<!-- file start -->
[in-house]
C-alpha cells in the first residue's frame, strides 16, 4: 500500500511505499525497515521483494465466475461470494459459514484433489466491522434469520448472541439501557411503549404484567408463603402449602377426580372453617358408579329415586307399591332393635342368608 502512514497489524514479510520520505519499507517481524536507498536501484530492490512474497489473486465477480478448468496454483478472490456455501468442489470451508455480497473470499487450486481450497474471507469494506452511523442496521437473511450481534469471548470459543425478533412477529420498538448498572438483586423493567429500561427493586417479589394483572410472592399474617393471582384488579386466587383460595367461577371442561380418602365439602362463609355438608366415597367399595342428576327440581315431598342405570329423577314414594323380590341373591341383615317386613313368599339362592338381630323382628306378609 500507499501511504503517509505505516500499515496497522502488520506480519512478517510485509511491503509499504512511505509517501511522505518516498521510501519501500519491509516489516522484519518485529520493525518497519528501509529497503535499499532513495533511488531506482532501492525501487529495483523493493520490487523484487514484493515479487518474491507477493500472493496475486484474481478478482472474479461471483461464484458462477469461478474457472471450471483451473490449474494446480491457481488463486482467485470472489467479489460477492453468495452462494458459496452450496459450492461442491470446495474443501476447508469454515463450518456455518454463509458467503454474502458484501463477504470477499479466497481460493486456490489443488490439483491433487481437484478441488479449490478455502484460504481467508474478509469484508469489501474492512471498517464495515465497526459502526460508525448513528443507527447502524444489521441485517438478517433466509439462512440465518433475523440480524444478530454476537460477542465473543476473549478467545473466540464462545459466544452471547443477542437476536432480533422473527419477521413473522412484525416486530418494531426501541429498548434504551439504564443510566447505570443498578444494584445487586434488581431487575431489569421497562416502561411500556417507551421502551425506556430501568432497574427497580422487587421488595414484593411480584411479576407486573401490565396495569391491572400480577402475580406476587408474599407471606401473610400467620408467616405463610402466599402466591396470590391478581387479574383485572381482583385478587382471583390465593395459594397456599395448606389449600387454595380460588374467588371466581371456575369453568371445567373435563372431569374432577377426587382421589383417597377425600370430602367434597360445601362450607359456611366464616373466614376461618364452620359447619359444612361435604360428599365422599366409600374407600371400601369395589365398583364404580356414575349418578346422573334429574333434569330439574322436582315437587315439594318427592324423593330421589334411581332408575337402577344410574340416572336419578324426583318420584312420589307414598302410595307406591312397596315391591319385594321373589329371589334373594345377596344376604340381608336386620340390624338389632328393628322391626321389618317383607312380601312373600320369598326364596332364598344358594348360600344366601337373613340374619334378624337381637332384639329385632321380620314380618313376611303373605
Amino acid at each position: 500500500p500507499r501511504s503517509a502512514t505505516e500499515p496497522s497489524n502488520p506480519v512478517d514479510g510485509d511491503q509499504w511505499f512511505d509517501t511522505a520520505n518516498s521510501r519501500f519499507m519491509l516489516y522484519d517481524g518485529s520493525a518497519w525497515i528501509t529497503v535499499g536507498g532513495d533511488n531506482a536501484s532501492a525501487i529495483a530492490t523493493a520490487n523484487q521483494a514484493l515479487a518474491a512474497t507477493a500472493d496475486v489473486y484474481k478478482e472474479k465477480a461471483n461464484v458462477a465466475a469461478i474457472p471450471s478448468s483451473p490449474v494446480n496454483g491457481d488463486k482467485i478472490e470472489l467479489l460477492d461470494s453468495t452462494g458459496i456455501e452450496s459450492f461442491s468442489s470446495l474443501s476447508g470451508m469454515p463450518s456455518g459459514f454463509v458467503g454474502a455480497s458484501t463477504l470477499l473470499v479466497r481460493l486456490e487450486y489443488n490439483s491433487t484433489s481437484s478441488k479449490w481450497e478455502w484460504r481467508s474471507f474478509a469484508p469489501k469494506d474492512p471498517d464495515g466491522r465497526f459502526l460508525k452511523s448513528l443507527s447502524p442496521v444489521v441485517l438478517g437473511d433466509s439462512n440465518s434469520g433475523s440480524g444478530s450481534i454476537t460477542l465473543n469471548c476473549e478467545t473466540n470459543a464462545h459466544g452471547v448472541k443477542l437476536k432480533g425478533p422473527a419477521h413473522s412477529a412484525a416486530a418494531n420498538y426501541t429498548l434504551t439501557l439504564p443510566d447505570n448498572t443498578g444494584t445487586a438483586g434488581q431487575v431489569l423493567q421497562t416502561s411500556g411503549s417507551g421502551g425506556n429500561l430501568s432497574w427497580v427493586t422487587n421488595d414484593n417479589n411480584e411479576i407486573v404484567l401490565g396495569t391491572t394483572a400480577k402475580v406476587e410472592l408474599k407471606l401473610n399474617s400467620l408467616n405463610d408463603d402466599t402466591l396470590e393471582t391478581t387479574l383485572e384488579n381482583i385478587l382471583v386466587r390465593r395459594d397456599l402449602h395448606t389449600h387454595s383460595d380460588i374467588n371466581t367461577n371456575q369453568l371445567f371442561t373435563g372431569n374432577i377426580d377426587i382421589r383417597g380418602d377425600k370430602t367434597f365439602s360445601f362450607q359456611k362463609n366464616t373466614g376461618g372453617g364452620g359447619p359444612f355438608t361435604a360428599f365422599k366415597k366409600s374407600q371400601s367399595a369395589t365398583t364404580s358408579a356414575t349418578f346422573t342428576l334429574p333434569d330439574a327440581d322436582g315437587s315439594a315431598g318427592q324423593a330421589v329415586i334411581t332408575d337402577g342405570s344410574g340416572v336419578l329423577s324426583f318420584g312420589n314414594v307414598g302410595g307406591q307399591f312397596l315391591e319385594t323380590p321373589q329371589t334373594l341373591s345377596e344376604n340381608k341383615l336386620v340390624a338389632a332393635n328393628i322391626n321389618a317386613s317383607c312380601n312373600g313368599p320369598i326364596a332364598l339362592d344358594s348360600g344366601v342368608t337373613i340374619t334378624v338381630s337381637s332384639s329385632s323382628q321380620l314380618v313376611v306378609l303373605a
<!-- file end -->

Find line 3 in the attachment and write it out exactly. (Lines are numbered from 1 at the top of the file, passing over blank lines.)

Amino acid at each position: 500500500p500507499r501511504s503517509a502512514t505505516e500499515p496497522s497489524n502488520p506480519v512478517d514479510g510485509d511491503q509499504w511505499f512511505d509517501t511522505a520520505n518516498s521510501r519501500f519499507m519491509l516489516y522484519d517481524g518485529s520493525a518497519w525497515i528501509t529497503v535499499g536507498g532513495d533511488n531506482a536501484s532501492a525501487i529495483a530492490t523493493a520490487n523484487q521483494a514484493l515479487a518474491a512474497t507477493a500472493d496475486v489473486y484474481k478478482e472474479k465477480a461471483n461464484v458462477a465466475a469461478i474457472p471450471s478448468s483451473p490449474v494446480n496454483g491457481d488463486k482467485i478472490e470472489l467479489l460477492d461470494s453468495t452462494g458459496i456455501e452450496s459450492f461442491s468442489s470446495l474443501s476447508g470451508m469454515p463450518s456455518g459459514f454463509v458467503g454474502a455480497s458484501t463477504l470477499l473470499v479466497r481460493l486456490e487450486y489443488n490439483s491433487t484433489s481437484s478441488k479449490w481450497e478455502w484460504r481467508s474471507f474478509a469484508p469489501k469494506d474492512p471498517d464495515g466491522r465497526f459502526l460508525k452511523s448513528l443507527s447502524p442496521v444489521v441485517l438478517g437473511d433466509s439462512n440465518s434469520g433475523s440480524g444478530s450481534i454476537t460477542l465473543n469471548c476473549e478467545t473466540n470459543a464462545h459466544g452471547v448472541k443477542l437476536k432480533g425478533p422473527a419477521h413473522s412477529a412484525a416486530a418494531n420498538y426501541t429498548l434504551t439501557l439504564p443510566d447505570n448498572t443498578g444494584t445487586a438483586g434488581q431487575v431489569l423493567q421497562t416502561s411500556g411503549s417507551g421502551g425506556n429500561l430501568s432497574w427497580v427493586t422487587n421488595d414484593n417479589n411480584e411479576i407486573v404484567l401490565g396495569t391491572t394483572a400480577k402475580v406476587e410472592l408474599k407471606l401473610n399474617s400467620l408467616n405463610d408463603d402466599t402466591l396470590e393471582t391478581t387479574l383485572e384488579n381482583i385478587l382471583v386466587r390465593r395459594d397456599l402449602h395448606t389449600h387454595s383460595d380460588i374467588n371466581t367461577n371456575q369453568l371445567f371442561t373435563g372431569n374432577i377426580d377426587i382421589r383417597g380418602d377425600k370430602t367434597f365439602s360445601f362450607q359456611k362463609n366464616t373466614g376461618g372453617g364452620g359447619p359444612f355438608t361435604a360428599f365422599k366415597k366409600s374407600q371400601s367399595a369395589t365398583t364404580s358408579a356414575t349418578f346422573t342428576l334429574p333434569d330439574a327440581d322436582g315437587s315439594a315431598g318427592q324423593a330421589v329415586i334411581t332408575d337402577g342405570s344410574g340416572v336419578l329423577s324426583f318420584g312420589n314414594v307414598g302410595g307406591q307399591f312397596l315391591e319385594t323380590p321373589q329371589t334373594l341373591s345377596e344376604n340381608k341383615l336386620v340390624a338389632a332393635n328393628i322391626n321389618a317386613s317383607c312380601n312373600g313368599p320369598i326364596a332364598l339362592d344358594s348360600g344366601v342368608t337373613i340374619t334378624v338381630s337381637s332384639s329385632s323382628q321380620l314380618v313376611v306378609l303373605a